Trainee in pharmaceutical production and quality assurance
Maria Kozyrev is 28 years old and studied Biomedical Engineering at TU Wien, the technical university in Vienna, Austria. Currently she is completing the International Future Leadership Program, majoring in engineering . At the moment, she is working as a production expert on a major pharma project in Berlin and shares her experiences and outlook on the Career Blog.
Why did you decide to join the trainee program instead of applying for a direct entry job?
A broad lineup at the start of my career is important to me, so I wanted to take the time to get to know the company well.
What kind of tasks do you have to undertake as a trainee? What do you enjoy about it and what are the challenges?
It’s hard to identify typical tasks, as they can differ from one trainee to the next. When I joined the program, my supervisor and I discussed the objectives for my traineeship and then – based on that and my previous experience – worked out what I would be doing over the next 24 months. It was reliability engineering that appealed to me most. Working with a team of plant engineers, we analyzed complex technical systems and identified technical opportunities to improve their availability.
As a Russian, I found it challenging to use German as my working language – even though English is the official company language – and, having finished my training, I am proud that I can make myself understood when talking with my German-speaking colleagues.
We all know there is no such thing as a “typical working day”, so could you describe what you would consider to be an “exciting working day”?
I’m currently working on a major pharma project. This is what my day usually looks like: 7.00 – 8.00 a.m. Go to the office, usually getting a chamomile tea on the way 8.00 – 9.00 a.m. Arrive at the office and reply to the previous day’s emails 9.00 a.m. – 12.00 noon Prepare for and attend the “GMP Risk Evaluation Meeting”. Quality risk management is an important part of any pharma project. 12.00 noon – 1.00 p.m. Lunch break with colleagues. We often have “Lunch & Learn” breaks when various scientific presentations are held. They’re great because you can discuss issues and have a little something to eat at the same time. 1.00 – 2.00 p.m. Regular “Process and Equipment” team meeting. We talk about the work we’ve done over previous weeks and establish what needs to be done next. 2.00 – 5.00 p.m. I work on my own tasks. New issues crop up every week and there’s always something new to learn, whether it’s about production technology, digitalization, product quality and plants, facility engineering or even project implementation methods.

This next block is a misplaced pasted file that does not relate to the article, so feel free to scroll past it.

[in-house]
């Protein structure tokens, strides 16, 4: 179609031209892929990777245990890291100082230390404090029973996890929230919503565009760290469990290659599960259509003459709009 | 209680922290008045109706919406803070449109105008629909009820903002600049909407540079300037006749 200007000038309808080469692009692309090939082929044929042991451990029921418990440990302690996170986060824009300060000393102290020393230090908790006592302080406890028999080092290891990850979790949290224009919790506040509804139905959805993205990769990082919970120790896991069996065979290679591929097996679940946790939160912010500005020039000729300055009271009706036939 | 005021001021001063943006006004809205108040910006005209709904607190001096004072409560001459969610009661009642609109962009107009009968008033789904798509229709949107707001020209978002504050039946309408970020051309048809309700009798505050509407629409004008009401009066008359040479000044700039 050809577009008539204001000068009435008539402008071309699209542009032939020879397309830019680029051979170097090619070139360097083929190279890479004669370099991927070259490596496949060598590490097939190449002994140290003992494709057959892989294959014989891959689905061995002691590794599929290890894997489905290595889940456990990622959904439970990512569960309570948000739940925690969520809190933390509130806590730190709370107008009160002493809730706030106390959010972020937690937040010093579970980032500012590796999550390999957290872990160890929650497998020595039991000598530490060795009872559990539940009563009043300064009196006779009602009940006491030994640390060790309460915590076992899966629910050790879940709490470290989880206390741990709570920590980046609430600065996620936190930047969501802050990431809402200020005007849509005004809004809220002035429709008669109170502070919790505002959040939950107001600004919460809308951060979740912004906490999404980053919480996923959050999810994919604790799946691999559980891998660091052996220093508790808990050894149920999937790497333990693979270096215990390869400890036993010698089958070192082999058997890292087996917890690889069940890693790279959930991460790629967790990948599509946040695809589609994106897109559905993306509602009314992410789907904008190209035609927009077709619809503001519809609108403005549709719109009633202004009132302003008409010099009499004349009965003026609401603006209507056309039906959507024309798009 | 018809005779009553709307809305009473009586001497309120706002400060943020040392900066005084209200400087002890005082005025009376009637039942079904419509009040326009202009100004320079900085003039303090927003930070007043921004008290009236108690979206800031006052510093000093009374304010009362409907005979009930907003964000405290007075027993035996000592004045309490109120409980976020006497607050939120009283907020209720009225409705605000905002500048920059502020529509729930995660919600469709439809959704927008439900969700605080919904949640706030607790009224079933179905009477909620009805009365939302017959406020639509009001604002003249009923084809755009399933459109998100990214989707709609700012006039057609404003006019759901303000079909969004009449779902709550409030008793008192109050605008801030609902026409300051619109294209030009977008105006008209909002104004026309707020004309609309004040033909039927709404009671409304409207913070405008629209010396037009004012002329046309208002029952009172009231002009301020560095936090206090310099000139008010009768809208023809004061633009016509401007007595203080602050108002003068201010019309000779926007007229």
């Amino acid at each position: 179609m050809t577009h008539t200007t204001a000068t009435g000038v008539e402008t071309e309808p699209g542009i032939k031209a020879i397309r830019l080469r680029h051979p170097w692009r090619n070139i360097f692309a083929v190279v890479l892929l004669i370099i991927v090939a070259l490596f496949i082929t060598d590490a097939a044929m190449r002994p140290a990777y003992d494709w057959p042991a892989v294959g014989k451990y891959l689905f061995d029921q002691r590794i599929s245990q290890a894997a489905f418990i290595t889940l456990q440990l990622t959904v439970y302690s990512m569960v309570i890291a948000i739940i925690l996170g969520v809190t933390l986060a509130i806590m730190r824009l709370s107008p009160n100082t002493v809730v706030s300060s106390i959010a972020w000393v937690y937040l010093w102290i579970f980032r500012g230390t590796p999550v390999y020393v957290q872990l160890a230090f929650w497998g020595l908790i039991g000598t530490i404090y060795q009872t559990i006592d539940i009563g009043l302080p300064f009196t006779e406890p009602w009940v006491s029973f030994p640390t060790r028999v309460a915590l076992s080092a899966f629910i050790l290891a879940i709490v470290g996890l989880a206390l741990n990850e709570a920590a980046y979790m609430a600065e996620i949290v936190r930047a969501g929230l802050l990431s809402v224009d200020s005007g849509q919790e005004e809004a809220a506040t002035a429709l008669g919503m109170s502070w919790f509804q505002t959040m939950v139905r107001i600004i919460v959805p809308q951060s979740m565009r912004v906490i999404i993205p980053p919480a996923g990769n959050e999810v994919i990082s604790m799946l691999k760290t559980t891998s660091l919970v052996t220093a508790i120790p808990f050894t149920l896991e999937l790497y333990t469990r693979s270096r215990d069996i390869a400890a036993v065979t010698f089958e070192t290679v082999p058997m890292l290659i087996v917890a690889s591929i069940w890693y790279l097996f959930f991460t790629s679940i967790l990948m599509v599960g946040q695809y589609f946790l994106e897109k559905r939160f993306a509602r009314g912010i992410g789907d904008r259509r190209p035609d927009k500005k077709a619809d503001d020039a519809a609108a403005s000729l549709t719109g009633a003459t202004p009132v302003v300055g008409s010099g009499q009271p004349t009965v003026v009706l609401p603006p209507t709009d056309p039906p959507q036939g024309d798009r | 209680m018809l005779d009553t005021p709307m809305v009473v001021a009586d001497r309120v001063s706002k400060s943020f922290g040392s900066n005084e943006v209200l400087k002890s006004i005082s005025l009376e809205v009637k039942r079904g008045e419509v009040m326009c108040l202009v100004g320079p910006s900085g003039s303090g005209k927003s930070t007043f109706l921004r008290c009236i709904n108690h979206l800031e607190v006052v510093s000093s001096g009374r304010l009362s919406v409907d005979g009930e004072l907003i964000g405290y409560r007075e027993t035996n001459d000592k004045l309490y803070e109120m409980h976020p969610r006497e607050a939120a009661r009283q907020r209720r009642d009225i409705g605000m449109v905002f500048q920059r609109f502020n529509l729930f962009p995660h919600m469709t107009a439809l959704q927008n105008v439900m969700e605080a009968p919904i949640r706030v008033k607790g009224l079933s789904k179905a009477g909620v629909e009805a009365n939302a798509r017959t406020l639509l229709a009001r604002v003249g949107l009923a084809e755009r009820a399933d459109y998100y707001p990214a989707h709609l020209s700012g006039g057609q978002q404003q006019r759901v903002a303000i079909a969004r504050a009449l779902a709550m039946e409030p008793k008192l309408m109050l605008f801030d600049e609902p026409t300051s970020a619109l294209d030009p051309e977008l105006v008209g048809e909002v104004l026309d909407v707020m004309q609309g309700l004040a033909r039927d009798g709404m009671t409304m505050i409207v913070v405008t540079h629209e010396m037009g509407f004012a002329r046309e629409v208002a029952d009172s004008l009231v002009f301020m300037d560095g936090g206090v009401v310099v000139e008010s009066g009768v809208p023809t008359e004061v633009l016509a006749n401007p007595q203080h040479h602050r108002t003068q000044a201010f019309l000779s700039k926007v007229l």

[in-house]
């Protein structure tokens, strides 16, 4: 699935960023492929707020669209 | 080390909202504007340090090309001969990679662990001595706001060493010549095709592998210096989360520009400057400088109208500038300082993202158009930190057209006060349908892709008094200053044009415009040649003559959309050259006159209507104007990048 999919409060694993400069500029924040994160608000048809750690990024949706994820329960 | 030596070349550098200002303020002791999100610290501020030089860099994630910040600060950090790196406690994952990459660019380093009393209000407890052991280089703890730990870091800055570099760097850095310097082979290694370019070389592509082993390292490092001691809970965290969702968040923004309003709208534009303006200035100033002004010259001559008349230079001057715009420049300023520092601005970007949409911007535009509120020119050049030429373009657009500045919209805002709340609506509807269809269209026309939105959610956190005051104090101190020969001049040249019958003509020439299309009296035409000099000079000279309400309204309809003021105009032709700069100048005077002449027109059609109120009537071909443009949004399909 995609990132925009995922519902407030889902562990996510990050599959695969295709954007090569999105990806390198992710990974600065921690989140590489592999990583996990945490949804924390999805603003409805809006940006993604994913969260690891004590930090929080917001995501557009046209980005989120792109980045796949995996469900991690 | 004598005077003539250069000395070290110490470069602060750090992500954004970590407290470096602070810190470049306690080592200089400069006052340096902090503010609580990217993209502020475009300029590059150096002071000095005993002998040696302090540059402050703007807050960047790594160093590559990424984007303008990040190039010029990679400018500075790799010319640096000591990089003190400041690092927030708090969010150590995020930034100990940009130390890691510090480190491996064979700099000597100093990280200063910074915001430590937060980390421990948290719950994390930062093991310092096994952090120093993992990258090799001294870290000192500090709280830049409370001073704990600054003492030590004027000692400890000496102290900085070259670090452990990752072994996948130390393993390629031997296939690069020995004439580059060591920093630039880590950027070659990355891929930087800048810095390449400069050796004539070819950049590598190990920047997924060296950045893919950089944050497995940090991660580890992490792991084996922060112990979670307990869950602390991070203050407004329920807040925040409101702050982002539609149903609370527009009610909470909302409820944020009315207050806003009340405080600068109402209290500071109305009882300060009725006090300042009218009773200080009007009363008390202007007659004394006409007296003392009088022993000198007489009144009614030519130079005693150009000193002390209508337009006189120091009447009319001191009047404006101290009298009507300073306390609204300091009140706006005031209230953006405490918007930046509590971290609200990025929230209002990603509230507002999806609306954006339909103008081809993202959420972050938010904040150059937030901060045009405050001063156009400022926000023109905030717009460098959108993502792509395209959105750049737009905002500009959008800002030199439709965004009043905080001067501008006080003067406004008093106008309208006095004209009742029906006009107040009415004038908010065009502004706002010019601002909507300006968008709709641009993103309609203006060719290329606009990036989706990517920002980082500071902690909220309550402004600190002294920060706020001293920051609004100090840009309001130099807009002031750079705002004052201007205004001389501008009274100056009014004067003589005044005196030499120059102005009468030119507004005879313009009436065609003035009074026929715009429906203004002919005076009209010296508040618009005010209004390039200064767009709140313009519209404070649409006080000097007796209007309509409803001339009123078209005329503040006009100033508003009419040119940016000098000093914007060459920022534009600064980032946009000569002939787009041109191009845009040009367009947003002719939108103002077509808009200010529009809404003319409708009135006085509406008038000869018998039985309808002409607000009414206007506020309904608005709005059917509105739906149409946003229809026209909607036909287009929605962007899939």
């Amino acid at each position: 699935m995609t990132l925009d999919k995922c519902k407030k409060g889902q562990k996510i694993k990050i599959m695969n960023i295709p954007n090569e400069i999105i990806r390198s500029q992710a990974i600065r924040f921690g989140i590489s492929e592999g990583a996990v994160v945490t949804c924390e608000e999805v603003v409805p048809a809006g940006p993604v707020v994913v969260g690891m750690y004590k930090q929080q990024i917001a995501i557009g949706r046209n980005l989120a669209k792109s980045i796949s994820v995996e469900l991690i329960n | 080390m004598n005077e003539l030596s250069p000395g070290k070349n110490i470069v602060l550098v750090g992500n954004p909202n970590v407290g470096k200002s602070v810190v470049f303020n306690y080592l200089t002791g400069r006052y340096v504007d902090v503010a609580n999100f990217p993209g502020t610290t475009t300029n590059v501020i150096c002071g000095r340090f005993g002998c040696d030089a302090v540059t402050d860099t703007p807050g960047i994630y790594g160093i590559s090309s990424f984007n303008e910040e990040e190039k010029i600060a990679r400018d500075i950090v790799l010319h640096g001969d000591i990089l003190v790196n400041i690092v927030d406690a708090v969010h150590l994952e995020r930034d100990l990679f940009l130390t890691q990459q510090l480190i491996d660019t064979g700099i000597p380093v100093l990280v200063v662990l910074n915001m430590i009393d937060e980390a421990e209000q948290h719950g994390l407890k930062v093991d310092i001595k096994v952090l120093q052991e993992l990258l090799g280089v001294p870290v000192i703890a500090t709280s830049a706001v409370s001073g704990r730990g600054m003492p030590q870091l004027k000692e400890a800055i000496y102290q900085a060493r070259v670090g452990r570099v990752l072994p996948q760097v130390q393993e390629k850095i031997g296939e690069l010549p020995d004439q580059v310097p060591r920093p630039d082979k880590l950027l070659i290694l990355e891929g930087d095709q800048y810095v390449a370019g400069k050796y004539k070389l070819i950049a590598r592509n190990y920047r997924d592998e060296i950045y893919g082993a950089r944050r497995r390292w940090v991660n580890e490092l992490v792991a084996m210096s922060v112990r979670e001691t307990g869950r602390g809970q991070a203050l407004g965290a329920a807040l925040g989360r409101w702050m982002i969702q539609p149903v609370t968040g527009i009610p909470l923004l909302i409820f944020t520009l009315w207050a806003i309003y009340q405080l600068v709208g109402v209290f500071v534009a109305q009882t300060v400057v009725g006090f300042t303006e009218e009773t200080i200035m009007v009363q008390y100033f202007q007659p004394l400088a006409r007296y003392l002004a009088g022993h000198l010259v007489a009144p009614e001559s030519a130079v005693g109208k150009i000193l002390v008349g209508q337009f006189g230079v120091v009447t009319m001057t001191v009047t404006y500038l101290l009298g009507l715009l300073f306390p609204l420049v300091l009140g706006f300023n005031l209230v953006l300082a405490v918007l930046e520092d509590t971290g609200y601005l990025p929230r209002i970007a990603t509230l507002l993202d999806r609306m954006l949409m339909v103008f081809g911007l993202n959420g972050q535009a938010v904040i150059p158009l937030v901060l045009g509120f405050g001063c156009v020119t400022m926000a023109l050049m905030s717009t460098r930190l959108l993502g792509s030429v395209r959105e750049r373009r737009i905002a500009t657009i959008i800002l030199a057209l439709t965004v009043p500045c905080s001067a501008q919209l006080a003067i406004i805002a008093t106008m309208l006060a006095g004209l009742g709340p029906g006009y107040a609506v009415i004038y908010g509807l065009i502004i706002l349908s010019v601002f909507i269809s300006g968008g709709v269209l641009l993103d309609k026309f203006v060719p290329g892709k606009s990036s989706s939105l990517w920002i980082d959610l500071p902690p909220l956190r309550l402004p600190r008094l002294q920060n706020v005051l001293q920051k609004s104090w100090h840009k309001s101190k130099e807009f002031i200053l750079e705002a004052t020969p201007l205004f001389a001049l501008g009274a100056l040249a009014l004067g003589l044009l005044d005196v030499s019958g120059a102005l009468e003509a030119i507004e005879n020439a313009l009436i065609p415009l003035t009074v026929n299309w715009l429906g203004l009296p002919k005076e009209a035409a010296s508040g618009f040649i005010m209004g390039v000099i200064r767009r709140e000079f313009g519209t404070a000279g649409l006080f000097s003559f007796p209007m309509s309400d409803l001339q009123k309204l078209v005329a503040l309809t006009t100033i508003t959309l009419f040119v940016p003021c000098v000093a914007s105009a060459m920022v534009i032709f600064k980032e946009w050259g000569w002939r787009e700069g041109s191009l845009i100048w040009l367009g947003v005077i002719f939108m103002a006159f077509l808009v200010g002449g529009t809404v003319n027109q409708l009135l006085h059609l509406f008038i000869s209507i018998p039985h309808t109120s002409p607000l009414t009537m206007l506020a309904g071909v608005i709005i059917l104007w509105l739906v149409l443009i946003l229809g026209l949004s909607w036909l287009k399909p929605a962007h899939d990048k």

Do you travel and do you have any contact with sites in other countries?
The Trainee Program has a very international character and working together across a wide range of cultures and languages is a key element. In particular, I found working with Finnish and American colleagues in Finland really interesting.
How was it all at the start? Did you find your feet in this huge organization fairly quickly?
As a trainee, you move from assignment to assignment in the company and it’s important to build up trust in every team. For example, during the first couple of weeks after I moved sites, my supervisor would help both parties – my new colleagues and me. He has always helped me stay open and authentic in new situations and discuss expectations early on.
How does it work with staff benefits?
There haven’t so far been any restrictions in terms of training courses, workshops, travel or company cars. I got everything I needed for every assignment, that is, every posting or department. For instance, during my time as a plant engineer in Berlin, I took courses in “GMP training” and “Operational Excellence”. When it comes to getting from A to B, I’ve always used a bicycle. Company bicycles are available free at many sites and there are special leasing arrangements for cars, among other things.
How would you assess the opportunities for further training at Bayer?
I would say the promotion prospects at Bayer are good, as I can easily take on more responsibility here. I think it’s important we can put innovation into practice, and Bayer offers outstanding opportunities to do just that.
How would you like things to work out for you after the Trainee Program?
I would like to further my development in the HealthCare segment so I can get the right pharma innovations to patients in the shortest possible time.